“Hey! What are you two doing back here? You’ve drawn my attention.”
Is there something wrong with me? Is there … something I’m just not getting about Lower Decks? Has humor evolved to such a point that you have to be of a certain age to understand it? Is it that the new crop of “comedy” writers want to make sure we, as viewers, get our money’s worth by cramming as many jokes as possible into 22 minutes? I had the same problem with the reboot of Mystery Science Theater 3000.
I always thought comedy needed time to be processed, that timing was what mattered more than anything else. Lower Decks may be the most hilarious show ever made, but I’ll never know because I’m not given enough time to process any of the humor. This is Short Attention Span Theater* to the nth degree.
We’re thrust into “Veritas” (the Latin word for “truth”) mid-episode, or perhaps toward the end where Boimler, Mariner, Tendi, and Rutherford are all thrown into an inquisition situation, or so it seems, officiated by a Prime alien known as Clar (voice of the great Kurtwood Smith) who questions the four of them at length about a recent incident. With the senior officers suspended in stasis, each of them tells a different Rashomon-like story, but none of those stories actually connect to stated facts.
The questioning then takes a different turn as Clar thinks the officers of a starship are infallible, incapable of making mistakes and are sworn to the truth. What’s interesting is that the four of them don’t refute that mindset, but they also make it clear they will not reveal certain events that might violate protocol and confidentiality. Because of the overall goofiness of the set-up, I started thinking this was either a test or a gag.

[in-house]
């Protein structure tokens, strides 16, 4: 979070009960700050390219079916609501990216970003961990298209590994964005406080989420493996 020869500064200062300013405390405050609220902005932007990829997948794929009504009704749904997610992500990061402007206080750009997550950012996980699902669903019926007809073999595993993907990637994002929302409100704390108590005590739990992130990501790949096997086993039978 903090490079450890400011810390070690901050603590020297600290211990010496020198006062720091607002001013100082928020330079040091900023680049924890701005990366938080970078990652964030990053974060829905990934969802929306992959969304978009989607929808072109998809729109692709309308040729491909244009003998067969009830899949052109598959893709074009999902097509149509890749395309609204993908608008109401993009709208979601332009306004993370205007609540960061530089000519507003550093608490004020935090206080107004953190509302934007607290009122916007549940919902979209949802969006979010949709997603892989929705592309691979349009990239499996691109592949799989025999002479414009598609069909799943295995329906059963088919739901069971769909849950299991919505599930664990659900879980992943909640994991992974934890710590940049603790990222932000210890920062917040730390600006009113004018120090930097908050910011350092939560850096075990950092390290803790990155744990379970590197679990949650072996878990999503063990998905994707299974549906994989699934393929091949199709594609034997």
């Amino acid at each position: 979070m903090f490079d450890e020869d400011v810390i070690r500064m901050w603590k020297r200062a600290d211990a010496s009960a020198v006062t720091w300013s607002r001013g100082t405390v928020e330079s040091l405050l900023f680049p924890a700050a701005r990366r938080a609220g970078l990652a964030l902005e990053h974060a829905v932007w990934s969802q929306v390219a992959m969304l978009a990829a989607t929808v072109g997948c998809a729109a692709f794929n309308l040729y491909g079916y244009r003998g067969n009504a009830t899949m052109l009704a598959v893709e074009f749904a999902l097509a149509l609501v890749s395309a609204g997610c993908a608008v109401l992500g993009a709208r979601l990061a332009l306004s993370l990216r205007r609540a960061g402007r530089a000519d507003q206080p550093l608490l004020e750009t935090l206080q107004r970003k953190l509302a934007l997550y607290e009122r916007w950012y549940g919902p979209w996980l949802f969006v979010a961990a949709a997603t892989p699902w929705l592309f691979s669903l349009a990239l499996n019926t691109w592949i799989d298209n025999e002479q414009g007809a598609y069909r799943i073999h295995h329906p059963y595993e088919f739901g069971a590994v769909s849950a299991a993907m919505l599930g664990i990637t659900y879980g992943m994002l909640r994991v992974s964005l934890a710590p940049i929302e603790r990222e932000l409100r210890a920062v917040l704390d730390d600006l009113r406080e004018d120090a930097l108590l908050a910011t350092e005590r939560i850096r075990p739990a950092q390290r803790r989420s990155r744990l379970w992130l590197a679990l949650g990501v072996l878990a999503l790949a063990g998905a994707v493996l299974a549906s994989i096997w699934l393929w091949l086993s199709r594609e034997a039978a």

Well … it wasn’t a test. The “trial” turns out to be a party. Apparently, this is how the Prime celebrate. The occasion for celebration is the rescue of Clar from Romulan space, or something along those lines. I don’t think it matters. We’re supposed to believe this is how these people have fun. Fine. It doesn’t matter because it’s all about embarrassing Boimler, just like the next episode, and the next, and so on, and so on.
Other than the brief running time, there is one other thing I enjoyed about the episode. Q returns! As voiced by John de Lancie, this is the fun, ridiculous Q of Star Trek: The Next Generation, not the psychotic bitter old man of Picard. It almost gave me hope someone was thinking of Trek when it was something special and not a unsettling commentary on modern-day politics, or a tome of self-referential dialogue that removes us from the action and drama. It’s good to have hope.
*Short Attention Span Theater was a landmark series on the Comedy Channel/Comedy Central hosted by (among others), Jon Stewart, Marc Maron, Laura Kightlinger, Sue Murphy, and Brian and Dennis Regan that took stand-up comedy bits and ran them like MTV would run music videos. This was back in the days when comedians were permitted to be funny, and comedy was REALLY FUNNY.
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